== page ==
Notebooks for Spreadsheet Users

Dreading pivot tables? Reach for a Python Notebook + PixieDust instead.

I’m not a power spreadsheet user. I just use them to:

  • Load some data (from a CSV/TSV file)
  • Do a few calculations (sum, average, etc.)
  • Draw some charts

Spreadsheets are perfect for these tasks, but they quickly become ungainly. Try loading a data set with one million rows into your Excel, Google Sheets or OpenOffice Calc sheet — or even 100k rows. With datasets larger than a few thousand rows, it makes little sense for all of the data to be on screen all of the time.

In this post, I’ll show you how you can use Jupyter Notebooks with the Pixiedust library to replace spreadsheet tasks for medium and large data sets. The “top-to-bottom” readability of notebooks allows you to show your working out, explaining to the reader what each step is doing. Your notebook is your proof that your data analysis works and when used right, is a more compelling, more readable document than a spreadsheet where the “working” is hidden.

Get started

First we’ll need a notebook service. You have two choices:

  • Install locally using these instructions. Run jupyter notebook when you've installed everyhing.
  • Sign up for a notebook-as-a-service such as IBM’s Data Science Experience to run notebooks with just a web browser.

Notebooks are arranged as a vertical sequence of cells. Each cell can contain either Markdown content (text, images, bullet-points, etc.) or code. When you “run” a code cell, the code is executed by the notebook’s kernel and the resultant output is displayed beneath your code.

Load data

Spreadsheets are stored on disk in their own file format (e.g., accounts.xslx) or in the cloud, but data is commonly distibuted in a format called “CSV,” which stands for Comma-Separated Values. It is a simple, text file format that all spreadsheets and most databases understand. Using Google Sheets as an example:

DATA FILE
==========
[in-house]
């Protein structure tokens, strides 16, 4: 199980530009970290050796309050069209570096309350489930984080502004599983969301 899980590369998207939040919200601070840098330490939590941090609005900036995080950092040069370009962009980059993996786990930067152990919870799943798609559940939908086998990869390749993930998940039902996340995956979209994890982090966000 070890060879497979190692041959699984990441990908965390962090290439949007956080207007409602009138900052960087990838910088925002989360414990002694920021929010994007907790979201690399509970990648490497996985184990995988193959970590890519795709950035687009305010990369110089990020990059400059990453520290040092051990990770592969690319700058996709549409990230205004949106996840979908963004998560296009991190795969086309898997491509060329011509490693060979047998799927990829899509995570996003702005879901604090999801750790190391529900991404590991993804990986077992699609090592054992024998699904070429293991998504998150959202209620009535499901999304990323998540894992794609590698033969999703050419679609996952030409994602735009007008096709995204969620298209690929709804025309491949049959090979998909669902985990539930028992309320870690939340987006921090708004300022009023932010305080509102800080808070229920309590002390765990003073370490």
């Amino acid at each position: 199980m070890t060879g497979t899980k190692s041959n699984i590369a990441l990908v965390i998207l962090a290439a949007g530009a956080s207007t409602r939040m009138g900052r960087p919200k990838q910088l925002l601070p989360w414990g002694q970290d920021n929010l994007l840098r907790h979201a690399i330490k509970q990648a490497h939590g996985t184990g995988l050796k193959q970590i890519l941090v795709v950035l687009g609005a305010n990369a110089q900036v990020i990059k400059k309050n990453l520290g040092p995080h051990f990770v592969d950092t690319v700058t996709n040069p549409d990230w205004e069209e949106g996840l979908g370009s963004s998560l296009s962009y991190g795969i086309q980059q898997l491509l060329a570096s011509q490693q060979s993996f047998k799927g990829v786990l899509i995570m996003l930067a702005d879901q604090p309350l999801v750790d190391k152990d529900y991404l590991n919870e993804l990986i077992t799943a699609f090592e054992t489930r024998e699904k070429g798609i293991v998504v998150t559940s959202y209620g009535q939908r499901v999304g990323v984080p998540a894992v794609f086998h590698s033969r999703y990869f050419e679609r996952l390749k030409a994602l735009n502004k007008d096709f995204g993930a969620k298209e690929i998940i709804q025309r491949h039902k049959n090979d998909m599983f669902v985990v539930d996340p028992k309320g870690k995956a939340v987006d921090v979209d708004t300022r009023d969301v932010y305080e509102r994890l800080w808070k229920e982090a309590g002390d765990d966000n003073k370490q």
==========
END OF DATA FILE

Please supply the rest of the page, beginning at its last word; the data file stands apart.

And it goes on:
• Export a sheet as a CSV file by choosing File --> Download as --> Comma Separated Values from the menu.
  • Import a CSV file by choosing File --> Import --> Upload.

With a notebook, it’s all handled programmatically. We can use PixieDust, which has a sampleData function which can load CSV files from a remote URL or a local file. First, import the library into your notebook:

!pip install pixiedust
import pixiedust

Then we can use pixiedust to load our CSV data from a local file:

homes = pixiedust.sampleData('/path/to/housesales.csv',forcePandas=True)

Or from a remote file:

homes = pixiedust.sampleData('',forcePandas=True)

If you don’t have a CSV file on hand, try this cell in your notebook:

url = ''
homes = pixiedust.sampleData(url,forcePandas=True)

The Python variable homes is now a "Pandas DataFrame" (the forcePandas=True parameter sees to that). But what is a Pandas DataFrame?

What is a Pandas DataFrame?

The Pandas documentation describes a Pandas DataFrame as a:

“Two-dimensional size-mutable, potentially heterogeneous tabular data structure with labeled axes.”

Which is a bit much, but really means “a spreadsheet”: data arranged in rows and columns.

Pandas is a data manipulation toolkit, so let’s look at some simple spreadsheet-like operations you can acheive in your notebook.

Counting things

The first question to ask is “how many rows do we have?” In a spreadsheet, we could scroll down to the bottom of the sheet and see which row number we get to or create a formula to count the number of rows used in the ‘A’ column:


In our notebook, we can simply call the count function on our homes DataFrame:

_id 19999
price 19999
date 19999
postcode 19999